Friday, May 2, 2008

Seeing Light?

...continued from previous post:  So did the researchers make the blind see?  Any suggestion that vision has been restored is premature. The authors of both reports acknowledge that measures of vision are subjective and visual improvements might reflect a placebo effect. What can be said– at least of the U.S. study– is that the pupil reflex is behaving as if the eye (and brain) are responding to visual stimuli better than before the experiment.

Many will view these two studies as confirmation of the promise of gene transfer– as evidence that gene transfer, in the words of one leader in the field, "has turned a corner." Though I understand the sentiment and view these results as encouraging, I also worry about the way these modest findings are being amplified into a signal event. (to be continued... photo credit: daniel y go, 2008)

Thursday, May 1, 2008

Safety First: Two Gene Transfer Studies Against Blindness

...continued from previous post:  The preclinical studies supporting these human trials are about as good as it ever gets in translational research: numerous large animals (dogs) were treated effectively, and their vision in treated eyes seems to have been restored out to as much as eight years.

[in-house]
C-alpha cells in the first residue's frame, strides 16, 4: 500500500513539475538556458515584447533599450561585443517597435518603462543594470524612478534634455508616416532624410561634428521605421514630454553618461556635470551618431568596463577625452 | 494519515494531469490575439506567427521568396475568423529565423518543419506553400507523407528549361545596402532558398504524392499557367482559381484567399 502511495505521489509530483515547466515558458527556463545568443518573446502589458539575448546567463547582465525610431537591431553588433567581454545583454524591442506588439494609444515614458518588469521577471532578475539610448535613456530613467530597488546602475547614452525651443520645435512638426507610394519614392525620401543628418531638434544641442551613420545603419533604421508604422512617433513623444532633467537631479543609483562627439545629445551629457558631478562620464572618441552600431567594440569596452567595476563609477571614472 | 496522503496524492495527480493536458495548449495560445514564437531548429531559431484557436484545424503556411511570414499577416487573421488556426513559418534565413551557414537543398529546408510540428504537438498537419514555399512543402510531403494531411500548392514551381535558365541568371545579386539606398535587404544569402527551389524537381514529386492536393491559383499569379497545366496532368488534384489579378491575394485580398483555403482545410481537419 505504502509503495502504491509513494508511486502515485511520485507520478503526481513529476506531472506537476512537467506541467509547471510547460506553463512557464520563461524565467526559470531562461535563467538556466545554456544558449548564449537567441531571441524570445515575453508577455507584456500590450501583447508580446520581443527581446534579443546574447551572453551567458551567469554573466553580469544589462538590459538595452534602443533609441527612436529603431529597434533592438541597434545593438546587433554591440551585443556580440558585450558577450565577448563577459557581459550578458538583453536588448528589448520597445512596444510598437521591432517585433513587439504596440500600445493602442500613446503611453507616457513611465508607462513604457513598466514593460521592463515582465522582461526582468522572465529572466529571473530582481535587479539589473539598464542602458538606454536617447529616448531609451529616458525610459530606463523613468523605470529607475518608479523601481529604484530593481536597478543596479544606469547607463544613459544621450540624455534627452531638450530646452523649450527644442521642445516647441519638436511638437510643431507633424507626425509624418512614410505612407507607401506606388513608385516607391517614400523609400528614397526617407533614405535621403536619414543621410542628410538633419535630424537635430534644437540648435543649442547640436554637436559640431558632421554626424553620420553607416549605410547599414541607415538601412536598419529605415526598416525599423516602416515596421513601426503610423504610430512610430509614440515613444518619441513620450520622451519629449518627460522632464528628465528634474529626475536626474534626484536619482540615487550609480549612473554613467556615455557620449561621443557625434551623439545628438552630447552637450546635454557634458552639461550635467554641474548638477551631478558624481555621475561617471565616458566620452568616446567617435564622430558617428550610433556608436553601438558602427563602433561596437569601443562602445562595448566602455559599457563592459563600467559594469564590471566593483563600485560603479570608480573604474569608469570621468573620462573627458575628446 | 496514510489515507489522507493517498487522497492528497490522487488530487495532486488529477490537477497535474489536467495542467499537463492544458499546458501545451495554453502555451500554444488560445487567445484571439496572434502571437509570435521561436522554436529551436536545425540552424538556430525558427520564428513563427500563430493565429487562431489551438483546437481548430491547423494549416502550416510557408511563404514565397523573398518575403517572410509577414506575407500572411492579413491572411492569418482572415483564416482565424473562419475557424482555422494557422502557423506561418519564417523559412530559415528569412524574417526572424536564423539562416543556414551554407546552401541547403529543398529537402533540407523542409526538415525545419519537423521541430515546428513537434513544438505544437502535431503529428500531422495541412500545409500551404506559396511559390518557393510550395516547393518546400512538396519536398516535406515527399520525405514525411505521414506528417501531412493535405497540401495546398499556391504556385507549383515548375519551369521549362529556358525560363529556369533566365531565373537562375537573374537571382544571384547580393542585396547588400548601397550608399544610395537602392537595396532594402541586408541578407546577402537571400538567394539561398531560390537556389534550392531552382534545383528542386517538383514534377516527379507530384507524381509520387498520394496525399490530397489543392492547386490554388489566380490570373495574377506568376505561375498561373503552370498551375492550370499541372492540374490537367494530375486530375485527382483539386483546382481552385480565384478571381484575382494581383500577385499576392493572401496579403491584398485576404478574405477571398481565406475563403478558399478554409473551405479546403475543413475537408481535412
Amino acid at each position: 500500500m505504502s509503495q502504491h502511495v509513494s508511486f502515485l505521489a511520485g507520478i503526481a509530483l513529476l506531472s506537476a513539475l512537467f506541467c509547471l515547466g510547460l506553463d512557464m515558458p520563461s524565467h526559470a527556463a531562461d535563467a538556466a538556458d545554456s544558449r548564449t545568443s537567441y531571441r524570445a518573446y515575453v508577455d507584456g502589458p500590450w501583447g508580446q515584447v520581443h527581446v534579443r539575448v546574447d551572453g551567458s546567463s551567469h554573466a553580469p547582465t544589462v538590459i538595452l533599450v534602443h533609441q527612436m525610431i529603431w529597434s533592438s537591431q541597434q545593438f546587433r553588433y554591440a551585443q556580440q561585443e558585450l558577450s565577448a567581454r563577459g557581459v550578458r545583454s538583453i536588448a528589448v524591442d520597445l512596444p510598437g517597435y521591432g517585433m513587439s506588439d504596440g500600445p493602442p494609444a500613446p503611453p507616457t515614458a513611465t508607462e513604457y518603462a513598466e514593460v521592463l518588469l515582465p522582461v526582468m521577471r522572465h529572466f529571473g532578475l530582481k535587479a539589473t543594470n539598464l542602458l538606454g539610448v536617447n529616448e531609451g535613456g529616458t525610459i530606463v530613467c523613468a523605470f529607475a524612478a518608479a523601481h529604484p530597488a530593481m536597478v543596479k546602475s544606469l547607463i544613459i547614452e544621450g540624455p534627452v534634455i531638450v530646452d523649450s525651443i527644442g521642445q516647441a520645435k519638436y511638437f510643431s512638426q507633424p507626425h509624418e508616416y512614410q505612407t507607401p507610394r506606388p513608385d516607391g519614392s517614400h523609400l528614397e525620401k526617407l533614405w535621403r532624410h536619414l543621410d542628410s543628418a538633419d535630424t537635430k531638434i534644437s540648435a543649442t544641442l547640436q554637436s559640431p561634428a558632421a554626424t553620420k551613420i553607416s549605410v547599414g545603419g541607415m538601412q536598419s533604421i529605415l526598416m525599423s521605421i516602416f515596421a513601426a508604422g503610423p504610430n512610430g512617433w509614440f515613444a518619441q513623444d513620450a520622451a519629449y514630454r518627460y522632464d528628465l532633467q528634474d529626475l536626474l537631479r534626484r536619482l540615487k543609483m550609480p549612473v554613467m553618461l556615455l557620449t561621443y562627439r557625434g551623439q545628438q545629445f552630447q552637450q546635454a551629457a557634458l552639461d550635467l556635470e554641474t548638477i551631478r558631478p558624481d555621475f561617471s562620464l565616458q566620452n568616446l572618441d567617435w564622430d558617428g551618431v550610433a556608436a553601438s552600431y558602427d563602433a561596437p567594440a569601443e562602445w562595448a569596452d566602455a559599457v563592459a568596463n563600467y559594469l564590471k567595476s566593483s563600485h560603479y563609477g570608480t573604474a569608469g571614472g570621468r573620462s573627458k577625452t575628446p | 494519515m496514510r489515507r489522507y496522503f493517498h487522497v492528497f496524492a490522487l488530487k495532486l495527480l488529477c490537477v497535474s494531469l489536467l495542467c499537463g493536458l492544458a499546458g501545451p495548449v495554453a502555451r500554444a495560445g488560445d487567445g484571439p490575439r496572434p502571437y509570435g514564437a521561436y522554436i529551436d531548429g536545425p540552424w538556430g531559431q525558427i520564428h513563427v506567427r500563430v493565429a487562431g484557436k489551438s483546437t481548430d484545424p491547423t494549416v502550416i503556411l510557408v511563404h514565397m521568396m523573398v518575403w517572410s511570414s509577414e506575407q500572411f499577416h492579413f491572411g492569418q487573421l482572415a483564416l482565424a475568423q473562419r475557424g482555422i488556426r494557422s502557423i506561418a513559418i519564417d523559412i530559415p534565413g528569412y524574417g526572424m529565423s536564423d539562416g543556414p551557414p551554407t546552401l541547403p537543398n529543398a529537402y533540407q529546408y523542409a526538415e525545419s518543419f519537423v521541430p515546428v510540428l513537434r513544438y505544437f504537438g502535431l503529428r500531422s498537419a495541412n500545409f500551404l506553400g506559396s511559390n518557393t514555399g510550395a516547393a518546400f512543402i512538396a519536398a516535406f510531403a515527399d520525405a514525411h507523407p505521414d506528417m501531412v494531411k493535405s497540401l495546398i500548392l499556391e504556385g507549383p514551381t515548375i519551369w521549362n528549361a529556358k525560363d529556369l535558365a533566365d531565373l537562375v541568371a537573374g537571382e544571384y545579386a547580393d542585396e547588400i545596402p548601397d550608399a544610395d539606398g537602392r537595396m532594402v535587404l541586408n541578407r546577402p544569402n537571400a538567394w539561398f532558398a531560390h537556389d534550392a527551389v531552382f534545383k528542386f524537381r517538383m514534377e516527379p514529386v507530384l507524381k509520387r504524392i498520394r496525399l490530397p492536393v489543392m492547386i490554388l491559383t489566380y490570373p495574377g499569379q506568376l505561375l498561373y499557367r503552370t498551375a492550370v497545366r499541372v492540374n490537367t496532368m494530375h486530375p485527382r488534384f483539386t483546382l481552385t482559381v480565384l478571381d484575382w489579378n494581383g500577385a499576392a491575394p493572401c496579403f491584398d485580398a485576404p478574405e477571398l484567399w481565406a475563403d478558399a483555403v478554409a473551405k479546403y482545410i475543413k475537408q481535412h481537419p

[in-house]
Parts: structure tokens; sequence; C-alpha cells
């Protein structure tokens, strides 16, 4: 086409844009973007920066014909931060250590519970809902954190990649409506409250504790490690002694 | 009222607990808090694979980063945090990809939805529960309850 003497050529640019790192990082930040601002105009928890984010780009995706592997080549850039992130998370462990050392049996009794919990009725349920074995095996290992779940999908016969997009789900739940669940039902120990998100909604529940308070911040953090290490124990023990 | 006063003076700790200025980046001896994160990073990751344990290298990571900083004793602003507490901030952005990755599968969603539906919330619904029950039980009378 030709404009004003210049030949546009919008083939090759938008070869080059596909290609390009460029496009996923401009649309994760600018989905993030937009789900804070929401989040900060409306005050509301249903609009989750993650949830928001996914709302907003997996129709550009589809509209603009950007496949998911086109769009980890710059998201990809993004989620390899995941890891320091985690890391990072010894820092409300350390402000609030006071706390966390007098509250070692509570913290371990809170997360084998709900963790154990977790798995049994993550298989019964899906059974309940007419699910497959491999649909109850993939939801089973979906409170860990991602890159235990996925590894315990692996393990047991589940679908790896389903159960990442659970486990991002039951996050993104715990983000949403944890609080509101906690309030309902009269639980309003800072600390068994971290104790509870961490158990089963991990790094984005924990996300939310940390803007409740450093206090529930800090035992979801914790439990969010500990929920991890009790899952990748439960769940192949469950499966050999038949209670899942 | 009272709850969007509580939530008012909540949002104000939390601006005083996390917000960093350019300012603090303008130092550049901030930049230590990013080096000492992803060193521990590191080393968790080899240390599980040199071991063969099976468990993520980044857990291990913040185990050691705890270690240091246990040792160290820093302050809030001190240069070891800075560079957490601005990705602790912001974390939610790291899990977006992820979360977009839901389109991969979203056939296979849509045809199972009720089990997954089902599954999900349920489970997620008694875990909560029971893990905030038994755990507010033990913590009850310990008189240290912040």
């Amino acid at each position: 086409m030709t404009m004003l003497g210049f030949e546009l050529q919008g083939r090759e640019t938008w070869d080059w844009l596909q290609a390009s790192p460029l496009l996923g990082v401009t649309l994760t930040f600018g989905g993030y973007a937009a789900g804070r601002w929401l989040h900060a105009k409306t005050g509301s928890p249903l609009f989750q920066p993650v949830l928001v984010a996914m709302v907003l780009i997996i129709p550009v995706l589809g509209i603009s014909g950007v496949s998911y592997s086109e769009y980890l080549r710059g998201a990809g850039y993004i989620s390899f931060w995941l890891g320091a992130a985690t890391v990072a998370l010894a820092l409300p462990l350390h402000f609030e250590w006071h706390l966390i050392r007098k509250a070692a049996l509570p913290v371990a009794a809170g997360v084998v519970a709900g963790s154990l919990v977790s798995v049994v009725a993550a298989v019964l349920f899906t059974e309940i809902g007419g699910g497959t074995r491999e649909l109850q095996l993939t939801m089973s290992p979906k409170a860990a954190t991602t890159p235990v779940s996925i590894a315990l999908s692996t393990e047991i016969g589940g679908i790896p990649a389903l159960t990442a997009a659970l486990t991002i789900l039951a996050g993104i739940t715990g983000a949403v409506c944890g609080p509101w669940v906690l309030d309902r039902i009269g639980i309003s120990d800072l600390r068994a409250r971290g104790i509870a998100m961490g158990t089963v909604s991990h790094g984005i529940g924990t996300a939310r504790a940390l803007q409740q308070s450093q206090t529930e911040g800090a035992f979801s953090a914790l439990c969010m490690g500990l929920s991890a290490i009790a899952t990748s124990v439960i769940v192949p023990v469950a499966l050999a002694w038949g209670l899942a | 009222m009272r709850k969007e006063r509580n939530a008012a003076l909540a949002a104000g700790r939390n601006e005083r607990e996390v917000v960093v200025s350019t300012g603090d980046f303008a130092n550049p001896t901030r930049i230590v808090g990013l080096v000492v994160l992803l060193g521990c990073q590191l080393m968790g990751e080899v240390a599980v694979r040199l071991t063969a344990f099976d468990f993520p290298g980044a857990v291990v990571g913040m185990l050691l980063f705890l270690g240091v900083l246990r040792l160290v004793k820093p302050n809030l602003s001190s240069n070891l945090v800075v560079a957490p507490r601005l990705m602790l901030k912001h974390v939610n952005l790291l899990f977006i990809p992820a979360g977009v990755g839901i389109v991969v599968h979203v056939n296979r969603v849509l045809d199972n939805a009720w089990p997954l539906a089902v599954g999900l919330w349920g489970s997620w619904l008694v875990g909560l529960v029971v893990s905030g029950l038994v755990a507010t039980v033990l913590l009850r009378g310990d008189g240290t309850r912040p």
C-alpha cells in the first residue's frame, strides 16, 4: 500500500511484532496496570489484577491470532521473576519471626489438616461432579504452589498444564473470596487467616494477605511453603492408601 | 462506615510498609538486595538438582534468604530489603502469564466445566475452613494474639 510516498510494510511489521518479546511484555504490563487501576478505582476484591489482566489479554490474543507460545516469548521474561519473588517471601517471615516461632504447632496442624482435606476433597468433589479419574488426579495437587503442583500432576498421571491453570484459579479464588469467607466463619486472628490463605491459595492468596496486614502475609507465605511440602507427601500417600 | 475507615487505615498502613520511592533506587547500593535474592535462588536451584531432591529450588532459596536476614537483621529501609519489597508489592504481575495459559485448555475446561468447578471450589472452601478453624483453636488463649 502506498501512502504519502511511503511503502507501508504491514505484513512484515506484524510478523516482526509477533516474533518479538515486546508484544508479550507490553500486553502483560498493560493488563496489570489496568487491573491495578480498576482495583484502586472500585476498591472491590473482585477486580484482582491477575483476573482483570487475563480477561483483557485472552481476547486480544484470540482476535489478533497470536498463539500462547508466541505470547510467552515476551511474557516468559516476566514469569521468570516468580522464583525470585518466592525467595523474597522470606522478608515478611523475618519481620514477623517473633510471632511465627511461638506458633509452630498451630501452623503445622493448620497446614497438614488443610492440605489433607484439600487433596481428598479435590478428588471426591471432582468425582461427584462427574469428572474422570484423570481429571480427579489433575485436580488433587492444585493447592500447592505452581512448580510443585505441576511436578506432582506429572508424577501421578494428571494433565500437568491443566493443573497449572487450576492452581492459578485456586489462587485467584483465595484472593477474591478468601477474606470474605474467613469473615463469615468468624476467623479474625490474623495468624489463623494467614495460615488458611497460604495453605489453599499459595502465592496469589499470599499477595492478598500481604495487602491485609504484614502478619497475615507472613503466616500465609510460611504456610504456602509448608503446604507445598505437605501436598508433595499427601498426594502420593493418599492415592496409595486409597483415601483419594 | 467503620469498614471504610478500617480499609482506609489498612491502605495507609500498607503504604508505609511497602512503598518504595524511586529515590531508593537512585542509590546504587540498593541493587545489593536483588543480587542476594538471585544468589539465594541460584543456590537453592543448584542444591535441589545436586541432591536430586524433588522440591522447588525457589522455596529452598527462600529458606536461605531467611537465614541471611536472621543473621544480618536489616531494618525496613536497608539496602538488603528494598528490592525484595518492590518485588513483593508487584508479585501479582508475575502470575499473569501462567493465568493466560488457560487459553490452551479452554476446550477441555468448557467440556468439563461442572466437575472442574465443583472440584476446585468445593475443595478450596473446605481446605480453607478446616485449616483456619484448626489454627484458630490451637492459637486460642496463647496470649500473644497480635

The NEJM papers report delivering nearly identical vectors to one eye of volunteers with Leber's Congenital Amaurosis type 2 (LCA2). The U.K. group did not observe any clinically "significant improvement in visual acuity," though one of the three volunteers showed some improved retinal function. The U.S. group (based at the University of Pennsylvania) shows significant improvement using an ostensibly objective measure– the pupillary light reflex. The authors also claim all three volunteers had improved visual acuity.

Importantly, neither group reported any adverse events attributable to the gene transfer product.  No immune response to the transgene was detected in sera.  Immune response to vector was detected in only one instance– and only transiently. Importantly, no vector was detected outside the eye. Thus, the vector does not appear to present any really big, extremely common, and almost immediate safety concerns.  All good. (to be continued... photo credit: lu lacerda 2007)